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Friday, October 10, 2008

A normal, nonpregnant uterus is about the size of your fist and resembles an upside-down pear. From its upper end extend the fallopian tubes. Tucked just below each fallopian tube is an ovary. The ovaries are a pair of almond-sized glands that produce eggs and the sex hormones estrogen, progesterone and testosterone. The fallopian tubes capture eggs released from the ovaries, provide a site for sperm to penetrate the egg and guide the fertilized egg into the uterus for implantation.

The uterus tapers into a narrow base called the cervix, which merges with the vagina. The uterus has three layers.
Three layers of the uterus
Illustration of arterial supply to the uterus Arterial supply to the uterus
Illustration showing uterus, rectum and bladder Relationship of uterus, rectum and bladder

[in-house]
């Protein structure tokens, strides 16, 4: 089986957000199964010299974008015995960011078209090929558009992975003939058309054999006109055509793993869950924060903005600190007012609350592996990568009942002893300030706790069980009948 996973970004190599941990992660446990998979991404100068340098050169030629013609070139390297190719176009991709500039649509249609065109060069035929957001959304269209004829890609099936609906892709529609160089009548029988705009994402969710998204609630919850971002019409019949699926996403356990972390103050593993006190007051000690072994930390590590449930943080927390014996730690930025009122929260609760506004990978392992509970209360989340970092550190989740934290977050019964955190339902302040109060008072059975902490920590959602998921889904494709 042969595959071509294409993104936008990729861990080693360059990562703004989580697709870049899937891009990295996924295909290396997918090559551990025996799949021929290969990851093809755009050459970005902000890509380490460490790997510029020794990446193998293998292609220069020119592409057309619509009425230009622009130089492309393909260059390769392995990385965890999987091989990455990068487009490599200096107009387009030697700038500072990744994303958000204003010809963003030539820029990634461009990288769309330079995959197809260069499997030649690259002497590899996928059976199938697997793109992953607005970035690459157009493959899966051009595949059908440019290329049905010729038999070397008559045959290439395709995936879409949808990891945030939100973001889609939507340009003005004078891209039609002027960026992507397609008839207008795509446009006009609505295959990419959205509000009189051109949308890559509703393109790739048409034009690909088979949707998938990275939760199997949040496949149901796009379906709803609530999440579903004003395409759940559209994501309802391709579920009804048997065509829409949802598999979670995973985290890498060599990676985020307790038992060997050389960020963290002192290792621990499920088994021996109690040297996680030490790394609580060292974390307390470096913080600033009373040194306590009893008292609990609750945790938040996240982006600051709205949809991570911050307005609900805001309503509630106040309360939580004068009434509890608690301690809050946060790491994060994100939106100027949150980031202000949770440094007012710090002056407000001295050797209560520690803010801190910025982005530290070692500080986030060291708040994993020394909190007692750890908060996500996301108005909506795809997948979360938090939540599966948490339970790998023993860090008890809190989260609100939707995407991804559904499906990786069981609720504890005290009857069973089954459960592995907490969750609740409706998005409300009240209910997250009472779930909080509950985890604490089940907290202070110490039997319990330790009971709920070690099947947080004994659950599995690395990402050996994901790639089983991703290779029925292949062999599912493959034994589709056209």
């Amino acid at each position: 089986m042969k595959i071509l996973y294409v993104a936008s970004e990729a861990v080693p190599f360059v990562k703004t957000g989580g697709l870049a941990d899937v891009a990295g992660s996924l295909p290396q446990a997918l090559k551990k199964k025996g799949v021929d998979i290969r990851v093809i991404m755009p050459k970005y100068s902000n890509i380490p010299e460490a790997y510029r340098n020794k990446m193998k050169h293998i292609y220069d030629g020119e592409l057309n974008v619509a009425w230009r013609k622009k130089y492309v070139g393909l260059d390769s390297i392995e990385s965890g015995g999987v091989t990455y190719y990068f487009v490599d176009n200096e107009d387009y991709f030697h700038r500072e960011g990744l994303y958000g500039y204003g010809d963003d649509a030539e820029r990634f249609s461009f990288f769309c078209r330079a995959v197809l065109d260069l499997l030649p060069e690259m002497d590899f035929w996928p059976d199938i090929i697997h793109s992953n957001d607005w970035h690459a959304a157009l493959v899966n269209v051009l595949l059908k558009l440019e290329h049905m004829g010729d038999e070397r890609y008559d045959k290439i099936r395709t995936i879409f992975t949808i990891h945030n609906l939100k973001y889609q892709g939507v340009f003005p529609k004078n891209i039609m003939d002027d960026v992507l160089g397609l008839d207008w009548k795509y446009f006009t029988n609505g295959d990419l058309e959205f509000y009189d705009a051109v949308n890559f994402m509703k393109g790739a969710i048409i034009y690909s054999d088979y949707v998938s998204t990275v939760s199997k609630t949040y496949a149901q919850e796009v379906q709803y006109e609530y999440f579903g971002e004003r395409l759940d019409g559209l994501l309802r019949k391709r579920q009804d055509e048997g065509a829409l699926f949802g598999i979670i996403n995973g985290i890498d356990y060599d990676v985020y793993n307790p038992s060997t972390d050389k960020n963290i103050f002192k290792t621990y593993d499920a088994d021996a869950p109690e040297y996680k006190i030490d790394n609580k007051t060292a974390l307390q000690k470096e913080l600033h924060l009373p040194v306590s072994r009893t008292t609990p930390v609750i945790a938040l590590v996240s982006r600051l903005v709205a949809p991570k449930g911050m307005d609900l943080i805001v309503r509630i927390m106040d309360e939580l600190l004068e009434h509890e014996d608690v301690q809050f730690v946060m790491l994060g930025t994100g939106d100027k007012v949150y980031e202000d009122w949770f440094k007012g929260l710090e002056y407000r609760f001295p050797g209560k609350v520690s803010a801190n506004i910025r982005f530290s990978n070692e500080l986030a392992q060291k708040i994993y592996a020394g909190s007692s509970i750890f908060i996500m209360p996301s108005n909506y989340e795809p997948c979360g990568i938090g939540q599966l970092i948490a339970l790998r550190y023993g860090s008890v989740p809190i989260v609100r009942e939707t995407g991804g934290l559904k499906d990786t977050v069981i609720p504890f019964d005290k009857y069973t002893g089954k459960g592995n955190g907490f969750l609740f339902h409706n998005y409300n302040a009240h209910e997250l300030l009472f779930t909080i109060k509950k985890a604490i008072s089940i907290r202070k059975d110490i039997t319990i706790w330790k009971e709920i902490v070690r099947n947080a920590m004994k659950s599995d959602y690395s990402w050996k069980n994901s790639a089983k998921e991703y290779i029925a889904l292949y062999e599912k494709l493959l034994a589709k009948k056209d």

* Serosa. The outermost layer consists of a membrane called the serosa. This thin layer merges with connective tissue (ligaments) that suspends the uterus in your pelvis.
* Myometrium. This middle layer is a thick wall made of smooth muscle cells.
* Endometrium. This layer of cells forms the inner lining, which includes glands with structures called receptors that receive chemical signals. Another name for this lining layer is the mucosa.

The uterus has a rich blood supply. Two uterine arteries provide the primary source. They arise from a branch of the aorta — the main blood vessel of the body — and send branches into the uterus as they run along the sides of the organ. Their branches penetrate the uterine layers, providing oxygen-rich blood to the myometrium and endometrium. The ovarian arteries, which come directly from the aorta, also send branches to the fallopian tubes and to the uterus, where their vessels meet those of the uterine artery.

In front of the uterus is the urinary bladder. Just behind it is the rectum. Ureters, the tubes that carry urine from your kidneys, approach from behind, bypass the uterus on either side, then enter the bladder.


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